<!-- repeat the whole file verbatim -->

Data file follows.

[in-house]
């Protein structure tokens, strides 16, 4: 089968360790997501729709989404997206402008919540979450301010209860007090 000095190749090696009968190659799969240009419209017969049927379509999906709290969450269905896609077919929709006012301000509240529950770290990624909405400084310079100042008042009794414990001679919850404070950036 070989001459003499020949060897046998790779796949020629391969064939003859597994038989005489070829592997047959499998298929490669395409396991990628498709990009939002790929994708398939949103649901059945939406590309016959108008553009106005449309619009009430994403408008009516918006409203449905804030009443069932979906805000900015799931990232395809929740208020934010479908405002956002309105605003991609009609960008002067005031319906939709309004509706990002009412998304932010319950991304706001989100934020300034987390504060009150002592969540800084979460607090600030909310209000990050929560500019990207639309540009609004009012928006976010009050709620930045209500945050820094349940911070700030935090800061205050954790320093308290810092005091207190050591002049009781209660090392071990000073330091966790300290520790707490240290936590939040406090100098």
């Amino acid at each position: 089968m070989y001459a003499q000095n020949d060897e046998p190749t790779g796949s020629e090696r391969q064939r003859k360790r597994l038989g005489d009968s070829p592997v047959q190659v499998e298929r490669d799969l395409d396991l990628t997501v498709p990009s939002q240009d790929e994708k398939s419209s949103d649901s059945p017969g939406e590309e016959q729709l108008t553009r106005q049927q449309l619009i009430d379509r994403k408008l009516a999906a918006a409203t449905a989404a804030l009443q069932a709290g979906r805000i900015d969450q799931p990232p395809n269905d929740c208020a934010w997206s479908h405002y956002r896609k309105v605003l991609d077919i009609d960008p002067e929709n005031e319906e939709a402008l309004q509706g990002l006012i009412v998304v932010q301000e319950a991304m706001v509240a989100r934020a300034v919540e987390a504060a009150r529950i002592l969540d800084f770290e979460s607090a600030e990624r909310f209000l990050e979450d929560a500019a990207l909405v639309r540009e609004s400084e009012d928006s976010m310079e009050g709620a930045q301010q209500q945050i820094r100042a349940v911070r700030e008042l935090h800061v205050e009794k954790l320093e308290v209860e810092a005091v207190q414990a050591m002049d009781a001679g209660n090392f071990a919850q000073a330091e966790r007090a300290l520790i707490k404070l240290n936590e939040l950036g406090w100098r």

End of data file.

[in-house]
């Protein structure tokens, strides 16, 4: 089968360790997501729709989404997206402008919540979450301010209860007090 000095190749090696009968190659799969240009419209017969049927379509999906709290969450269905896609077919929709006012301000509240529950770290990624909405400084310079100042008042009794414990001679919850404070950036 070989001459003499020949060897046998790779796949020629391969064939003859597994038989005489070829592997047959499998298929490669395409396991990628498709990009939002790929994708398939949103649901059945939406590309016959108008553009106005449309619009009430994403408008009516918006409203449905804030009443069932979906805000900015799931990232395809929740208020934010479908405002956002309105605003991609009609960008002067005031319906939709309004509706990002009412998304932010319950991304706001989100934020300034987390504060009150002592969540800084979460607090600030909310209000990050929560500019990207639309540009609004009012928006976010009050709620930045209500945050820094349940911070700030935090800061205050954790320093308290810092005091207190050591002049009781209660090392071990000073330091966790300290520790707490240290936590939040406090100098």
């Amino acid at each position: 089968m070989y001459a003499q000095n020949d060897e046998p190749t790779g796949s020629e090696r391969q064939r003859k360790r597994l038989g005489d009968s070829p592997v047959q190659v499998e298929r490669d799969l395409d396991l990628t997501v498709p990009s939002q240009d790929e994708k398939s419209s949103d649901s059945p017969g939406e590309e016959q729709l108008t553009r106005q049927q449309l619009i009430d379509r994403k408008l009516a999906a918006a409203t449905a989404a804030l009443q069932a709290g979906r805000i900015d969450q799931p990232p395809n269905d929740c208020a934010w997206s479908h405002y956002r896609k309105v605003l991609d077919i009609d960008p002067e929709n005031e319906e939709a402008l309004q509706g990002l006012i009412v998304v932010q301000e319950a991304m706001v509240a989100r934020a300034v919540e987390a504060a009150r529950i002592l969540d800084f770290e979460s607090a600030e990624r909310f209000l990050e979450d929560a500019a990207l909405v639309r540009e609004s400084e009012d928006s976010m310079e009050g709620a930045q301010q209500q945050i820094r100042a349940v911070r700030e008042l935090h800061v205050e009794k954790l320093e308290v209860e810092a005091v207190q414990a050591m002049d009781a001679g209660n090392f071990a919850q000073a330091e966790r007090a300290l520790i707490k404070l240290n936590e939040l950036g406090w100098r």